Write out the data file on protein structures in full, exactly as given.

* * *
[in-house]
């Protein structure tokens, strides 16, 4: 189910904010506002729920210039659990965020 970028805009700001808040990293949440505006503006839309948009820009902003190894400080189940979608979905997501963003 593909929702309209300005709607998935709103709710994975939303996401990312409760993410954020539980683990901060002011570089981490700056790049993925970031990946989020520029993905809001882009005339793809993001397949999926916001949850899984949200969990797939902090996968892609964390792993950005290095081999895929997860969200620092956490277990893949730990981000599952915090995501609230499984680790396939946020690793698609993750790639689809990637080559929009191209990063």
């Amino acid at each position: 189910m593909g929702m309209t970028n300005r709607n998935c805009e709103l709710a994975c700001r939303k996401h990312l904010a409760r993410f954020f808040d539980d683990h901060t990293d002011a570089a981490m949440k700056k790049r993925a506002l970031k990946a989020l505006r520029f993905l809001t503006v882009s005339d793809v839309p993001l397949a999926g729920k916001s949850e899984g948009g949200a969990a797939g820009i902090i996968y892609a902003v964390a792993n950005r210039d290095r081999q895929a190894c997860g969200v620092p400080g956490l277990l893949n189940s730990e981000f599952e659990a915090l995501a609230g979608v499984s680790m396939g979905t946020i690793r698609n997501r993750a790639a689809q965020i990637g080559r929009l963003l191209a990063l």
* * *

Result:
[in-house]
């Protein structure tokens, strides 16, 4: 189910904010506002729920210039659990965020 970028805009700001808040990293949440505006503006839309948009820009902003190894400080189940979608979905997501963003 593909929702309209300005709607998935709103709710994975939303996401990312409760993410954020539980683990901060002011570089981490700056790049993925970031990946989020520029993905809001882009005339793809993001397949999926916001949850899984949200969990797939902090996968892609964390792993950005290095081999895929997860969200620092956490277990893949730990981000599952915090995501609230499984680790396939946020690793698609993750790639689809990637080559929009191209990063």
């Amino acid at each position: 189910m593909g929702m309209t970028n300005r709607n998935c805009e709103l709710a994975c700001r939303k996401h990312l904010a409760r993410f954020f808040d539980d683990h901060t990293d002011a570089a981490m949440k700056k790049r993925a506002l970031k990946a989020l505006r520029f993905l809001t503006v882009s005339d793809v839309p993001l397949a999926g729920k916001s949850e899984g948009g949200a969990a797939g820009i902090i996968y892609a902003v964390a792993n950005r210039d290095r081999q895929a190894c997860g969200v620092p400080g956490l277990l893949n189940s730990e981000f599952e659990a915090l995501a609230g979608v499984s680790m396939g979905t946020i690793r698609n997501r993750a790639a689809q965020i990637g080559r929009l963003l191209a990063l």